This year’s Beneath The Earth short film competition was an undoubted success – just check out the quality of the entrants and short list of films to choose from. While perhaps not achieving the same broad-spectrum appeal as, say, Tropfest, BTE gave us some truly extraordinary short films this year, each with a style and individuality unique to their respective filmmakers. That’s the thing about short films, I guess: the filmmaker responsible has the ability to tell the story he/she wants without the constraints of studio interference or hindrance.
The two winners, one winning the judges prize and the other voted for by the public, are equally deserving of their place, although only one of them (I believe) is truly the best of the bunch. You can click here to see all the entrants and learn who won, but I’m about to cast a critical eye across both of the winners and let you know what I think, without prejudice.
Judges Choice: Photographs – Directed by Brendan Clogher & Christina “Kiki” Manrique
This short film tells the story of an elderly woman traipsing around a town taking photographs of herself. Sounds boring if you say it fast, but this is one hell of an elegant short film, a heartbreaking, wonderful, uplifting essay into loss, memory and revelation. Stunningly animated, Photographs is one of those shorts that transports you to your own childhood via the parallels of its own narrative, capturing the essence of time passing by with consummate ease. The old woman, taking photographs around town, is trying to recapture the memories of her younger days, as seen in one of the final sequences of the short, and it’s this that brings the moving elements of the short into focus (small photographic pun there!).
If there’s one thing any aspiring filmmaker can take from Photographs, it’s that animation doesn’t always have to be Pixar level quality or even realistic – the crux of a good animation is the story you have to tell, and Clocher/Manrique have got a good one. Simple, well told, Photographs is a short film that’ll stay with you long after you’ve watched it.
Audience Vote: After Ever After – Directed by Jeff Pinilla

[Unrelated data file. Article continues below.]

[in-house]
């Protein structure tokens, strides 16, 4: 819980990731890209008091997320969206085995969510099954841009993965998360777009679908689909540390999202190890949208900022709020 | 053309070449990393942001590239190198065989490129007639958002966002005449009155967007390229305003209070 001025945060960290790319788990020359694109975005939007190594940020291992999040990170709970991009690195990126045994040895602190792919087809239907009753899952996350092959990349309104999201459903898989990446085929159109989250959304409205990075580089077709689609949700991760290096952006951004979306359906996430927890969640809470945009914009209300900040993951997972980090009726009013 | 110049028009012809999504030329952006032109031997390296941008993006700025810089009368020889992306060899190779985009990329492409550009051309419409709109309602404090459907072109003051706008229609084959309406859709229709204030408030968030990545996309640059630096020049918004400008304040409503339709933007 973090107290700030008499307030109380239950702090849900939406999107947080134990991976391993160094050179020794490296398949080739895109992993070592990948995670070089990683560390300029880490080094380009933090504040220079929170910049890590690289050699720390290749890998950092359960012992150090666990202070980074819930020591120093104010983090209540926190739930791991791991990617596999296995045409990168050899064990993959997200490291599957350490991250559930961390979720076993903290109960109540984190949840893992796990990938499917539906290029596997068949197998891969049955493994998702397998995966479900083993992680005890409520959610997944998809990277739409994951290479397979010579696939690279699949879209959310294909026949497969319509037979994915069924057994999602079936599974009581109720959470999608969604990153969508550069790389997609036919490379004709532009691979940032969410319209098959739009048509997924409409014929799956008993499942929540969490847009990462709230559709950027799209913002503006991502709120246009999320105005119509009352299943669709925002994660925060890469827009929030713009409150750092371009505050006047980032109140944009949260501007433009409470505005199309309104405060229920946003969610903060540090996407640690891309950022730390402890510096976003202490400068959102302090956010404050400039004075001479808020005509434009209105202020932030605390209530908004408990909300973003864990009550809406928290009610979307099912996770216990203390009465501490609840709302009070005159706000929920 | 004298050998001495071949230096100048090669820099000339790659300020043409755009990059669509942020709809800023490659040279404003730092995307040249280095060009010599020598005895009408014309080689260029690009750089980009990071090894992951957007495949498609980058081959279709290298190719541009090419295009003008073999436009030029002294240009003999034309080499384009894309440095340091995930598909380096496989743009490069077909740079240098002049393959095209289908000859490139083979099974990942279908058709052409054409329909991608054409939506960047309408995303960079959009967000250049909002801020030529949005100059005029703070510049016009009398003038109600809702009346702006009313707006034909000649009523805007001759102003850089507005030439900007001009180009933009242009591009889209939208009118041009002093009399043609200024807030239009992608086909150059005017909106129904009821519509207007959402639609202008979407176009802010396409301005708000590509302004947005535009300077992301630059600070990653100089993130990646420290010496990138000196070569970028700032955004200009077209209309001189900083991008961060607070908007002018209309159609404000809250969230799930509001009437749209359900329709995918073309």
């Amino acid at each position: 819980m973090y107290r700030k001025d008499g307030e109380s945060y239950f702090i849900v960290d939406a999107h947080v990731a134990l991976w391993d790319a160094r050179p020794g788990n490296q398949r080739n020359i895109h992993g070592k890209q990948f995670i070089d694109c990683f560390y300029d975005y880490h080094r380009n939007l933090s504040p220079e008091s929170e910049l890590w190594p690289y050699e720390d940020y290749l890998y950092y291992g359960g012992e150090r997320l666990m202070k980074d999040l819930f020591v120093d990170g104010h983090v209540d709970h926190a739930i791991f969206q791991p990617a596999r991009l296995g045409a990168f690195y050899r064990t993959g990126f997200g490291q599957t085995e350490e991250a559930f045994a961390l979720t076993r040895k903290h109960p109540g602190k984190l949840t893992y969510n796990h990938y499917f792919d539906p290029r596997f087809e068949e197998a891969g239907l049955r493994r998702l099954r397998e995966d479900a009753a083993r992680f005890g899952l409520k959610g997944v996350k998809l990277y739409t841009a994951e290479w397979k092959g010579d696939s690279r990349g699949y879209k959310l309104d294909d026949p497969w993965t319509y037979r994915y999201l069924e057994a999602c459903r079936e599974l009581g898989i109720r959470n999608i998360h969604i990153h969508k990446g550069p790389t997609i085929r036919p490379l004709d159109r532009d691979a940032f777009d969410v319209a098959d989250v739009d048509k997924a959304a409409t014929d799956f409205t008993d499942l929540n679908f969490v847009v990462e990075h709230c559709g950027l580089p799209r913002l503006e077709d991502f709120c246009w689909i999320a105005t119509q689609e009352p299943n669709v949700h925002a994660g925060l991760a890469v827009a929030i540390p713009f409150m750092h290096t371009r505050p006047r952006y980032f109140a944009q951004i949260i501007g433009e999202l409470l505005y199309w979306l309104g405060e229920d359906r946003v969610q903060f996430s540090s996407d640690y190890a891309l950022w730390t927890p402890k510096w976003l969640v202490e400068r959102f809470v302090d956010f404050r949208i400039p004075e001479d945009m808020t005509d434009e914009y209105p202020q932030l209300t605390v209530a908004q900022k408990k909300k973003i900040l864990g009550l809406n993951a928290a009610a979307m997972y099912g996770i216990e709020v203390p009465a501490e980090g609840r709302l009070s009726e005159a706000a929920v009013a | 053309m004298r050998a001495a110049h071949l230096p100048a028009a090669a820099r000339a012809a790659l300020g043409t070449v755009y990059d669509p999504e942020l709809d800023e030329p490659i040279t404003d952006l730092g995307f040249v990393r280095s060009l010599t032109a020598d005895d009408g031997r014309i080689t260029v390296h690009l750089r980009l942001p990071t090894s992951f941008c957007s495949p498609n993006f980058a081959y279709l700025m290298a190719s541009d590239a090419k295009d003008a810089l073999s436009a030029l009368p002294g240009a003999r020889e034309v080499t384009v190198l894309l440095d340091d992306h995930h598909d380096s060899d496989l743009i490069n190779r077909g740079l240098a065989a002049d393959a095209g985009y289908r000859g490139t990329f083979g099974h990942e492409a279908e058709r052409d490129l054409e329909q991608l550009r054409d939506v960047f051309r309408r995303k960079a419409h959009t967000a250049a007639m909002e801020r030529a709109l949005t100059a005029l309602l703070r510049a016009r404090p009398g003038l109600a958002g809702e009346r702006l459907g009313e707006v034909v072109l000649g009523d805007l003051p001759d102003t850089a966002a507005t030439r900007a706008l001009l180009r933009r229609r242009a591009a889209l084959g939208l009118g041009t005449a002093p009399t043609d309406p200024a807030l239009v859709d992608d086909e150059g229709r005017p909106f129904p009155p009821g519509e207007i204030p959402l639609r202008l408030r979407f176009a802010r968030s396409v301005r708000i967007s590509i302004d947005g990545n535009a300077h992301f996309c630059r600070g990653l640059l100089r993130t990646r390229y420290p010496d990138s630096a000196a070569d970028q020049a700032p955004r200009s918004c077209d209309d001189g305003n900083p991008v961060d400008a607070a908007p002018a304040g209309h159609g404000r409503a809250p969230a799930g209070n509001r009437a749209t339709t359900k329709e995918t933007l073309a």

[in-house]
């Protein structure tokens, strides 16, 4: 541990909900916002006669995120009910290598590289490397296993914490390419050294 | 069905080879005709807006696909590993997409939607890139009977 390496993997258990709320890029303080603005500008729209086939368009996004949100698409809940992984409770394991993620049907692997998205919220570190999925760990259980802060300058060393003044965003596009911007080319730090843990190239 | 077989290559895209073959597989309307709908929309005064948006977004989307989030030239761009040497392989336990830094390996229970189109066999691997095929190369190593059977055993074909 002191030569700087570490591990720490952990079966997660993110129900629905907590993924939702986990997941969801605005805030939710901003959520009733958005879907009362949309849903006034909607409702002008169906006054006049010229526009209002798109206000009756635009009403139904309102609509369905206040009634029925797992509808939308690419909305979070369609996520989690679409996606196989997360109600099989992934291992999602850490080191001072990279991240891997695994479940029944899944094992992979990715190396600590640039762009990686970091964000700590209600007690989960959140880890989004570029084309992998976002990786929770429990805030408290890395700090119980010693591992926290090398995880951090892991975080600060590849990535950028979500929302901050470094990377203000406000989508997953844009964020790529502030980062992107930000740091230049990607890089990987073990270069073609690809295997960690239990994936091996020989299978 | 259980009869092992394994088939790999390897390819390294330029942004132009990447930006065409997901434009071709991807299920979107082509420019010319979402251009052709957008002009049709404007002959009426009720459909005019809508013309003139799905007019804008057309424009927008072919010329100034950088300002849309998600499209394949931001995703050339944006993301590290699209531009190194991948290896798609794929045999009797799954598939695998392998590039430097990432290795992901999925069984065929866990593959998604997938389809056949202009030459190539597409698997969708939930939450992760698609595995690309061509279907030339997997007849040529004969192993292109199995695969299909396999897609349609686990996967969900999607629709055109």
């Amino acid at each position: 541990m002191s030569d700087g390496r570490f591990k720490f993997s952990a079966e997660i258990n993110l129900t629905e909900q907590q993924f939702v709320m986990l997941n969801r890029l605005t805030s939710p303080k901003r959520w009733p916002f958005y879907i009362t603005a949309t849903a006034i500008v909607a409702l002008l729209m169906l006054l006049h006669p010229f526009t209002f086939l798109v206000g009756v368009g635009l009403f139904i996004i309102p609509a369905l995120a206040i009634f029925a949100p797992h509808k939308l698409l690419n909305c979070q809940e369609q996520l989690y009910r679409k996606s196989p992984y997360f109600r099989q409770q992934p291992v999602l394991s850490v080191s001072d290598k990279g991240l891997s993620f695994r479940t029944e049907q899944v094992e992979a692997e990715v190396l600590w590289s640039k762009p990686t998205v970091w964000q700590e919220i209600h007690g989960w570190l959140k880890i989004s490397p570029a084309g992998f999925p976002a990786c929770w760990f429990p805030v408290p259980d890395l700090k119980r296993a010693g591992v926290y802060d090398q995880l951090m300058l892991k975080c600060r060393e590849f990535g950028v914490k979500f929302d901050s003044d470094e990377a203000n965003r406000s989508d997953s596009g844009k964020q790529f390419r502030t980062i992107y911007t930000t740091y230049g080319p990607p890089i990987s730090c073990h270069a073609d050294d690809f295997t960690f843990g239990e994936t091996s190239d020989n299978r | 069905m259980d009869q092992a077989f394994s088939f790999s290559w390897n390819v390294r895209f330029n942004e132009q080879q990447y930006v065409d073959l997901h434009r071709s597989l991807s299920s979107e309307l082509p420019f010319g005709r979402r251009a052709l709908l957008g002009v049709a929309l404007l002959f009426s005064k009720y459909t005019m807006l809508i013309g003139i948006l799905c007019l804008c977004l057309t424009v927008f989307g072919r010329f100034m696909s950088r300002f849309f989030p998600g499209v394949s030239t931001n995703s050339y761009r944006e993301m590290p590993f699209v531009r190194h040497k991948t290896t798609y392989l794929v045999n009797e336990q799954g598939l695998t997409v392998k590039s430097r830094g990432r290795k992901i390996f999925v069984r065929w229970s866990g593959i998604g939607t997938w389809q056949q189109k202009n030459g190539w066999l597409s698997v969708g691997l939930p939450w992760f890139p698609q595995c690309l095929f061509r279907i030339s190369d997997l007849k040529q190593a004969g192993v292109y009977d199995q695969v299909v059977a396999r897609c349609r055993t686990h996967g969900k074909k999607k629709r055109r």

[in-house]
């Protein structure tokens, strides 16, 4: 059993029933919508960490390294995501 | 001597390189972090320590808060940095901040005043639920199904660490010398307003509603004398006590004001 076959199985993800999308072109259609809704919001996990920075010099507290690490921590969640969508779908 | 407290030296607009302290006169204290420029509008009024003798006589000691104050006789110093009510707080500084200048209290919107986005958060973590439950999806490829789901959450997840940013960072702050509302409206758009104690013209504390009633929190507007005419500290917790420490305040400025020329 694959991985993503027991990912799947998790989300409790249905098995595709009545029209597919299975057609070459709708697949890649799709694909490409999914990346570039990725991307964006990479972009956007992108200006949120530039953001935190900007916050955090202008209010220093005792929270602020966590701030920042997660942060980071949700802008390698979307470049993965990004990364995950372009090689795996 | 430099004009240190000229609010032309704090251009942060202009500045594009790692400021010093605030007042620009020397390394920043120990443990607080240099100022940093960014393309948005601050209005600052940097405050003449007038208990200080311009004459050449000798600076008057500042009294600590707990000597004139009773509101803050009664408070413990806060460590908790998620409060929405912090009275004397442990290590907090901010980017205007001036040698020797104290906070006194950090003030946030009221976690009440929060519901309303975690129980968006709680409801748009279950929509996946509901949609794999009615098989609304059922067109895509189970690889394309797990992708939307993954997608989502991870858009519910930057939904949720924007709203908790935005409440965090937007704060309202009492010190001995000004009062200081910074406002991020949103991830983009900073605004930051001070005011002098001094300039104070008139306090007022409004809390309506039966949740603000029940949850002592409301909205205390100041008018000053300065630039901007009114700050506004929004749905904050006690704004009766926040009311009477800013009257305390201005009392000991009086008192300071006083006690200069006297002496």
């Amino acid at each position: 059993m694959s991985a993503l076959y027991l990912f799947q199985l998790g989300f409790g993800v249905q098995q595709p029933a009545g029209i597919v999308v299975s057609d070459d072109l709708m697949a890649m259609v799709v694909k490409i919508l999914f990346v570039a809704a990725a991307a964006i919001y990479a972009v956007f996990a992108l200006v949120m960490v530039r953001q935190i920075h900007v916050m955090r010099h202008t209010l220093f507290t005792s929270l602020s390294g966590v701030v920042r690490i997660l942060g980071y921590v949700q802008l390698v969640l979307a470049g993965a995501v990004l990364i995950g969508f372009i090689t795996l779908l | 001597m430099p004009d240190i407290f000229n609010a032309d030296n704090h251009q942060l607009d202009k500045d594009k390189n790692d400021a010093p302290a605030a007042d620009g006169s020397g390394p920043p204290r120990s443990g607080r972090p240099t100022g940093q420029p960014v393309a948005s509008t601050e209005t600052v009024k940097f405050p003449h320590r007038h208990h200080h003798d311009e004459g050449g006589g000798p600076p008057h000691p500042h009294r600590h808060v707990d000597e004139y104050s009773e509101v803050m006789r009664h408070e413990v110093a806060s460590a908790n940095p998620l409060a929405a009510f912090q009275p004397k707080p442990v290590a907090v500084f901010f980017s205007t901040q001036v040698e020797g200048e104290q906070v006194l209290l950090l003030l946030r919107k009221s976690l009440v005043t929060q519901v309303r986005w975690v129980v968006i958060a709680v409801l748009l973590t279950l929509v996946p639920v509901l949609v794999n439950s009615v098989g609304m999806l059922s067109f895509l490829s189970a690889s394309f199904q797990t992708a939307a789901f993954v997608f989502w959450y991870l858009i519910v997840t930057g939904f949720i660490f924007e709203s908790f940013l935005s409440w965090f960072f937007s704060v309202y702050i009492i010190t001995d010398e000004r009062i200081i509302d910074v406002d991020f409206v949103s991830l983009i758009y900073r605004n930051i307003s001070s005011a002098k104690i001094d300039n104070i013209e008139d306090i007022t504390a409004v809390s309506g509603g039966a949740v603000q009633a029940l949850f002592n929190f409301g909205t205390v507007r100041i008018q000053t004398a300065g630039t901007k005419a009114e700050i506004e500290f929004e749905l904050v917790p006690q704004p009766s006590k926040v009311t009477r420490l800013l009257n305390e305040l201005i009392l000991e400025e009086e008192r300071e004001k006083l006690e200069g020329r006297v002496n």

While this film didn’t connect with me emotionally, at least compared to the other films on offer, I did appreciate the attempt to dissect a relationship breakdown. I felt After Ever After was a solid effort, even if I didn’t appreciate the story it was trying to tell. Visually, it’s quite modern, with abrupt angles, focus and color enhancement adding to the stylish, often claustrophobic nature of the imagery. I think Pinillia has tried to give the film a sense of emotional grandeur to which it’s unable to achieve, but I commend him for trying.
If I could be so bold as to mention my own personal favorites, they would have to be 2 Ambassadors and It’s Natural To Be Afraid – two exemplary examples of the short film genre. 2 Ambassadors is funny as hell (well, it struck a chord with my sense of humor) and Be Afraid is slick and stylish and so sexy-cool. It would be great if you could also check them out.
I’d like to thanks to organizers of BTEFF for asking me to participate in the judging, I had a great time watching and enjoying all the selected films, with special thanks to Antonia for her hard work behind the scenes. I do so hope to be a part of it next year!
All the films from this year’s festival are up on the main site until November 15th, so get in quick to watch some great up-and-coming talent in action! Click on the logo at the top of this post to go to the BTE Main Site!
© 2011, Rodney Twelftree. All rights reserved.